MONTESQUIEU VERSUS ROBESPIERRE?French republicanism,and indeed the 'corruption of the Republic', are oftenexamined against the analytical framework provided by one of the mostcelebrated fathers of political philosophy.5 The emphasis on Montesquieu'sview that the republic is based on virtue leads some commentators to claimthat contemporary France, where many of its political representatives aredeemed far from virtuous, is no longer a republic. However, the resort tothe political philosophy of Montesquieu appears to rest on a one-sided inter-pretation of his thought. In fact, his association of virtue with the republicanform of government can also be interpretedas a proposition aimed at under-mining the legitimacy of republicanism itself. Montesquieu made no secret

    114? Blackwell Publishers Ltd. 1996

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    of his preference for monarchy, a form of government that he associatedwith 'honour', allegedly more tangible and definite a value to pursue thanunrealistic and vague 'virtue'.6Montesquieu's theory of the division of powers within the republic is also

    constantly invoked. However, it is unclear whether the enthusiasm causedby this theory is the result of misunderstanding or of support of even itsmore disputable aspects. In Montesquieu, the legislative, executive, andjudi-ciary powers are not as rigorously separate as republicans would advocate,as the pre-eminence of the executive surfaces throughout his argument. Fordecades, the myth of the separation of powers in Montesquieu has been theobject of critical discussion.7 This discussion has centred on the fact that his'power diagram' entails the existence of a strong executive which is entitledto scrutinize, veto, influence, and in other ways hamper both the legislativeand thejudiciary powers. An interesting aspect for the purpose of this articleregards Montesquieu's view that state dignitaries should not stand trial inordinary tribunals, for 'their dignity must be safeguarded from any contactwith the prejudicesof ordinary judges'.8In other words, the morality of staterepresentativesshould only be judged by those who possess a similar notionof morality, namely their peers, who stand outside the domain of ordinaryjustice.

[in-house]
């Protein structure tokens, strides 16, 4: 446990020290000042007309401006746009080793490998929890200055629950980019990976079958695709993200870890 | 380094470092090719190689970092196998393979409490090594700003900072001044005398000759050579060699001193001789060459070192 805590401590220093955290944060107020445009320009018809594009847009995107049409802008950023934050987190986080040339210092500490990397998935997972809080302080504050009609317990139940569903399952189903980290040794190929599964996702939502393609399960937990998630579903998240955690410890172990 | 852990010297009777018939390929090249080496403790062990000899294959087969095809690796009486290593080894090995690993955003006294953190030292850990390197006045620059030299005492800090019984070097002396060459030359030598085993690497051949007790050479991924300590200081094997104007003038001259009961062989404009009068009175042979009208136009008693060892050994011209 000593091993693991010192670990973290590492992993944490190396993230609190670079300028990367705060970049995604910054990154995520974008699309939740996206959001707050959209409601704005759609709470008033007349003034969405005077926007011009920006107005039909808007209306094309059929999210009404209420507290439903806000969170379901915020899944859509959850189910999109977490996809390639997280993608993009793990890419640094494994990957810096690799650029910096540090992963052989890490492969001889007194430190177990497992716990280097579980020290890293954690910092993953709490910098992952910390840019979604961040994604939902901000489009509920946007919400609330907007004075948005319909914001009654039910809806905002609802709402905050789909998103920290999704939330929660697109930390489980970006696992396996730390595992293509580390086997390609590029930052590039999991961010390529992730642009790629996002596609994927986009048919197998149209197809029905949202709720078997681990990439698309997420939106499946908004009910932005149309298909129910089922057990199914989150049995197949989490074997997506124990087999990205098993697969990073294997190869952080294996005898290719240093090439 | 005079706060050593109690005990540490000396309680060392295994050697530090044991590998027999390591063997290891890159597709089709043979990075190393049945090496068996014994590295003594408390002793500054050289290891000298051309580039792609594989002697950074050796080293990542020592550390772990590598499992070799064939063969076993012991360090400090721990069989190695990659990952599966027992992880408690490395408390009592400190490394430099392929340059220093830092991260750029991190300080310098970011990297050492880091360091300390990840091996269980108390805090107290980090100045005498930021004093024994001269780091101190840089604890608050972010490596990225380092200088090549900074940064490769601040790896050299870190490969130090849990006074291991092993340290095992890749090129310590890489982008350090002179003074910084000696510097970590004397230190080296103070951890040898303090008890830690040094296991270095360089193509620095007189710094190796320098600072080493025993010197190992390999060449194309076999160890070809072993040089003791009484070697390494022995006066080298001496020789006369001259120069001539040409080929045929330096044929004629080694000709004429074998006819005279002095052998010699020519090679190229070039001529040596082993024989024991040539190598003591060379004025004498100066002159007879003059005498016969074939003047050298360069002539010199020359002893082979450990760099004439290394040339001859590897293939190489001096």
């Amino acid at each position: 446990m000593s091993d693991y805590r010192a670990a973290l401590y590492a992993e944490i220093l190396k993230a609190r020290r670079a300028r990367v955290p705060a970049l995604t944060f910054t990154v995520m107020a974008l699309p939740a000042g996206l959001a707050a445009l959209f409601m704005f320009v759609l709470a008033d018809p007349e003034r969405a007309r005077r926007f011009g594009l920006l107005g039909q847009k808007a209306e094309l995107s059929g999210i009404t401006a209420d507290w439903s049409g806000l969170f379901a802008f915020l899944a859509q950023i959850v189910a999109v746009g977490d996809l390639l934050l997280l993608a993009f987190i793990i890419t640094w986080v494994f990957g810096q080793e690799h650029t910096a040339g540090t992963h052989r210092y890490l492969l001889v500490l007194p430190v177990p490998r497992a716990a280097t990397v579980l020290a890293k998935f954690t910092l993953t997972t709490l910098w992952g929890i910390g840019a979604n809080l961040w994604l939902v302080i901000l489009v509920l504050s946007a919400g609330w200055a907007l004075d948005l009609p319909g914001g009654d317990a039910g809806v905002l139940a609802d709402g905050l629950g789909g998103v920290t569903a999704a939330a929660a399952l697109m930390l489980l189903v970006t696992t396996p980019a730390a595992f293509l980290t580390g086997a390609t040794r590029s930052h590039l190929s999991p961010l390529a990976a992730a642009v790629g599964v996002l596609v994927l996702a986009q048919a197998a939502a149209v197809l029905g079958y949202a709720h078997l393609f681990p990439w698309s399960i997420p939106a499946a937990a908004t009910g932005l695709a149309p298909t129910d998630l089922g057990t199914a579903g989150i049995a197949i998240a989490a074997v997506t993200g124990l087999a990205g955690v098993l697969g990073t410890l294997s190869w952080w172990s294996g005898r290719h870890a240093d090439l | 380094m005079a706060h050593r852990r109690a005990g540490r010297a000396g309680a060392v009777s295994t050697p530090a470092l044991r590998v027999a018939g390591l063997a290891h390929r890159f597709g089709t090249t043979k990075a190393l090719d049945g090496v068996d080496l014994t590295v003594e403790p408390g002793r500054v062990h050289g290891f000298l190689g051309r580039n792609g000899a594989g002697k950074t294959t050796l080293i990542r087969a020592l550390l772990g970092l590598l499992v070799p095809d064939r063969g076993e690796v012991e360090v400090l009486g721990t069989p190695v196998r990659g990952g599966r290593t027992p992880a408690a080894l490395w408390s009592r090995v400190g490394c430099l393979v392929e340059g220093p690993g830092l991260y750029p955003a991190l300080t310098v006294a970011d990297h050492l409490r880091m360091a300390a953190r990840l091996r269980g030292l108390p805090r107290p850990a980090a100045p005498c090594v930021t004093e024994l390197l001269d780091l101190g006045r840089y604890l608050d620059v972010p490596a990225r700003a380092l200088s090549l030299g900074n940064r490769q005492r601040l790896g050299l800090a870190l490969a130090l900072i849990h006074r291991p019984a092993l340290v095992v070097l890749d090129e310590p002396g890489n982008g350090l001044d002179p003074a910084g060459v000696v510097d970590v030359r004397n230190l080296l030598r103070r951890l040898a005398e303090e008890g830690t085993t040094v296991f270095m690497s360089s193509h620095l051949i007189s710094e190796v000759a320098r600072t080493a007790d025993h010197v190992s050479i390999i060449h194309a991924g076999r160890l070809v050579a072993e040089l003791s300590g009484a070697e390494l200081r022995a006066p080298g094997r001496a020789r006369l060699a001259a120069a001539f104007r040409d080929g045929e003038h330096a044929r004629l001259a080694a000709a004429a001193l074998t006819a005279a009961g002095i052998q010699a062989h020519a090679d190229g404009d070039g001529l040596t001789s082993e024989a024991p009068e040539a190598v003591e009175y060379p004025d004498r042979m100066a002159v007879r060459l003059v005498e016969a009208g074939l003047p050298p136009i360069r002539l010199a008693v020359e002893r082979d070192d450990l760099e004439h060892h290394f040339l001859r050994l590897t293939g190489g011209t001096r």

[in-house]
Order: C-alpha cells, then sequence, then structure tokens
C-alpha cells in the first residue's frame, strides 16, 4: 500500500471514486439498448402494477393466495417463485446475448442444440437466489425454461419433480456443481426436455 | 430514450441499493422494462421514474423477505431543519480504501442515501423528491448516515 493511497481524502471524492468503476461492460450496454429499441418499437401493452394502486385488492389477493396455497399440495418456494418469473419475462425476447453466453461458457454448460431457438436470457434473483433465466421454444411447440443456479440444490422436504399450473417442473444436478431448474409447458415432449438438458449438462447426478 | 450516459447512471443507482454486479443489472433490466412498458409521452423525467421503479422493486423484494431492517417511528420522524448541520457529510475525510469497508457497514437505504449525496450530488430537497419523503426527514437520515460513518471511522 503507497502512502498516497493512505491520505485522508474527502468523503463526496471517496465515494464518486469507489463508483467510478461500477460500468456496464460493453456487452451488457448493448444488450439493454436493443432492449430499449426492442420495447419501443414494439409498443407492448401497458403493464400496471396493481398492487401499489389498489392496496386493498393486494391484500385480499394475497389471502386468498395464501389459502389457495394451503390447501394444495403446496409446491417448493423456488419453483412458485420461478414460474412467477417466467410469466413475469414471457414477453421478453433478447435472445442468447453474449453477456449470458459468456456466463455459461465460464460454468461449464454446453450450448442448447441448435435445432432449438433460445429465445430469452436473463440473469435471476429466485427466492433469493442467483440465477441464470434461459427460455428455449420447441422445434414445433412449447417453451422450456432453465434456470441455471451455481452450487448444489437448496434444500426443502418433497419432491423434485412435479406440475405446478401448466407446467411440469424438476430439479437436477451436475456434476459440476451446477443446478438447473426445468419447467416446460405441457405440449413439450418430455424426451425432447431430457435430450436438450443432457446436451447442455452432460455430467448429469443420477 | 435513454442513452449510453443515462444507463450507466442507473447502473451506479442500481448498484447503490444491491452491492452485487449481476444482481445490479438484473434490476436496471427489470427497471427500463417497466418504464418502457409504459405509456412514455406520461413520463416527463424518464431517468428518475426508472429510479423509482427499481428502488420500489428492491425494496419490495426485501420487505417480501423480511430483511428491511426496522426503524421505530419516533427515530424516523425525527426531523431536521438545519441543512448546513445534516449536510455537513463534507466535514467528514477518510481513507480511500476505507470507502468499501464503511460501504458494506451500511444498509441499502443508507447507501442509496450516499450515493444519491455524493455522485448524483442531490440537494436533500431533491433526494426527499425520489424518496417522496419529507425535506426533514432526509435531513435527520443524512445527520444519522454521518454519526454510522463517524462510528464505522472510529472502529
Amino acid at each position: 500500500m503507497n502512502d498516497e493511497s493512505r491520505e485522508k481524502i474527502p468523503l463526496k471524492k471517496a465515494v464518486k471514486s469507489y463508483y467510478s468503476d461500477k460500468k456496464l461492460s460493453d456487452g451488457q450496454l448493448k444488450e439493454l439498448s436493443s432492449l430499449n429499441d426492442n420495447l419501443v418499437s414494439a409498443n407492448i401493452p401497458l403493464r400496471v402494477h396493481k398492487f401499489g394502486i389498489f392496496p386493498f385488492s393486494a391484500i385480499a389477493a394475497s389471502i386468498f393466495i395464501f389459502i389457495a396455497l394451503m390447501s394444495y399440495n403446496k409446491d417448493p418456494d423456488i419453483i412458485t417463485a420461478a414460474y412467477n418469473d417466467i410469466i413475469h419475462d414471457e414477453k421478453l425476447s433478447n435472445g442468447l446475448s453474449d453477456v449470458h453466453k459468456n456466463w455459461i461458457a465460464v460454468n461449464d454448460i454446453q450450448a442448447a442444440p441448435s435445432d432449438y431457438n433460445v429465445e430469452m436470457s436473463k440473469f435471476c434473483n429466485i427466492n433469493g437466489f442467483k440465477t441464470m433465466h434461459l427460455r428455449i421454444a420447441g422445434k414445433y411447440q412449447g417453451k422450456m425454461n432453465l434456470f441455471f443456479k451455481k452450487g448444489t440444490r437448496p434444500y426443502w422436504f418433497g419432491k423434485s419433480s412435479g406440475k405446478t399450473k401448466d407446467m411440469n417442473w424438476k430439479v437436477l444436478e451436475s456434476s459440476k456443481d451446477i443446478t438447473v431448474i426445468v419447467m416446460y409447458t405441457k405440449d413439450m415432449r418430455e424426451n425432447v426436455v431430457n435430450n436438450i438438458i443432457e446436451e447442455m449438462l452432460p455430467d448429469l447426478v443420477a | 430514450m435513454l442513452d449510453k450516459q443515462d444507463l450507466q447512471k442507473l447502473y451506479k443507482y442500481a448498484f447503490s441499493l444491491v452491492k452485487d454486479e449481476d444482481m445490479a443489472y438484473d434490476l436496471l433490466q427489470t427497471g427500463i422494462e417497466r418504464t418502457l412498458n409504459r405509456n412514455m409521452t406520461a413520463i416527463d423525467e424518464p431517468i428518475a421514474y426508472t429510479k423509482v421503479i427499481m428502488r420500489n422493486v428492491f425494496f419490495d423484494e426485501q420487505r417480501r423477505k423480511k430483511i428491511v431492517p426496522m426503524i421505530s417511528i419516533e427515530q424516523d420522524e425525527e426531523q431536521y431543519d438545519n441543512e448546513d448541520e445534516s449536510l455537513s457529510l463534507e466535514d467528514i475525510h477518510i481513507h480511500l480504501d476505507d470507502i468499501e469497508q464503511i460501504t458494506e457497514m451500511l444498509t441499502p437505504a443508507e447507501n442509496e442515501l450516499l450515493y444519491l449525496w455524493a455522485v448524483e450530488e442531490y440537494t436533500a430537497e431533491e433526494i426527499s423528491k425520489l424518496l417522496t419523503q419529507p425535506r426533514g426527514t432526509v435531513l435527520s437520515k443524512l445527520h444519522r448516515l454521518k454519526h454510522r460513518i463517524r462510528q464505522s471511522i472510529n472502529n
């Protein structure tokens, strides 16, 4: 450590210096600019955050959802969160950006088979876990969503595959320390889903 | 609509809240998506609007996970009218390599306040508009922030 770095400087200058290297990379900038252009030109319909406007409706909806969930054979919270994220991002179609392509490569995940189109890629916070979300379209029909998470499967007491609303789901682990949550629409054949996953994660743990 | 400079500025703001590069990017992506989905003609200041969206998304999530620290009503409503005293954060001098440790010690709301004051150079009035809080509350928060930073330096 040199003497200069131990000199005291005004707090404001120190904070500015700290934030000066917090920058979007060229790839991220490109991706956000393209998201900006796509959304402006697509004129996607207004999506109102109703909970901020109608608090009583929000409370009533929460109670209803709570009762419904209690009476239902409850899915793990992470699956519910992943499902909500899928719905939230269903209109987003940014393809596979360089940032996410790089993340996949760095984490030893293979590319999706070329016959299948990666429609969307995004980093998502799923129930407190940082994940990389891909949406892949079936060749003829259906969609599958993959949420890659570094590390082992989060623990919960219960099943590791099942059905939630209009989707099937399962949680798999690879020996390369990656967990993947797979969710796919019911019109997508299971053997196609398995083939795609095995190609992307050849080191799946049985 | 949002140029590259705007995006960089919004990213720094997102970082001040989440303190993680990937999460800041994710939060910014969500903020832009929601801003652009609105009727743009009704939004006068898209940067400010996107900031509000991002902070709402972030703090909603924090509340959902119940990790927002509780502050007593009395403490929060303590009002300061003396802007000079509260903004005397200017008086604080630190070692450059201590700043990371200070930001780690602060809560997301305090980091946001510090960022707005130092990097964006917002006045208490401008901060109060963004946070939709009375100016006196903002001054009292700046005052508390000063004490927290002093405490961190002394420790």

Montesquieu's judiciary is as invisible as it is null. The judge is a glanceand a voice, in the sense that he or she only reads and pronounces the wordsof the law, like a talking code. Crimes committed by the aristocracy andother members of the ruling class must be judged by the rulers themselves.Indeed, the power of judges is null, because they are deprived of the politicalimpact that their action would be expected to produce. Hence the criticismattracted by Montesquieu well-known definition of political regimes.It is all right to claim that despotism is a regime where one person governs without rulesor laws [ ... ]; there are regimes in which despotism reigns within the very existing laws.9

    It should be noted that the predominance of the executive over the otherconstitutional powers also features in the Republican Constitution of 1793,allegedly the most revolutionary brain-child of Robespierre:The new Constitution was a trap;it re-createda monstrous executive power, independentof the Assemble, a colossal power inimical to freedom, which restored a new type ofroyalty.'0

    The predominance of the executive power is among the legacies character-izing contemporary France, a backg